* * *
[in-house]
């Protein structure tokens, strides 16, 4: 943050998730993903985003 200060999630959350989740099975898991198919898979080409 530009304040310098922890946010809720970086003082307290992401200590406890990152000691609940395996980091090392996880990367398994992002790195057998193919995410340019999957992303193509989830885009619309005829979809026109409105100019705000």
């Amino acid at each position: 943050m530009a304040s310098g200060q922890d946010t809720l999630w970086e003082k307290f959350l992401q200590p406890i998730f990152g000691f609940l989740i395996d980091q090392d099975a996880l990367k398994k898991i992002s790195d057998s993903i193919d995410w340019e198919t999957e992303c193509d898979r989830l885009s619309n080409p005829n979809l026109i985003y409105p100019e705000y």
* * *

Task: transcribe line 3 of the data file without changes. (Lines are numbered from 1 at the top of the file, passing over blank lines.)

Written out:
């Amino acid at each position: 943050m530009a304040s310098g200060q922890d946010t809720l999630w970086e003082k307290f959350l992401q200590p406890i998730f990152g000691f609940l989740i395996d980091q090392d099975a996880l990367k398994k898991i992002s790195d057998s993903i193919d995410w340019e198919t999957e992303c193509d898979r989830l885009s619309n080409p005829n979809l026109i985003y409105p100019e705000y």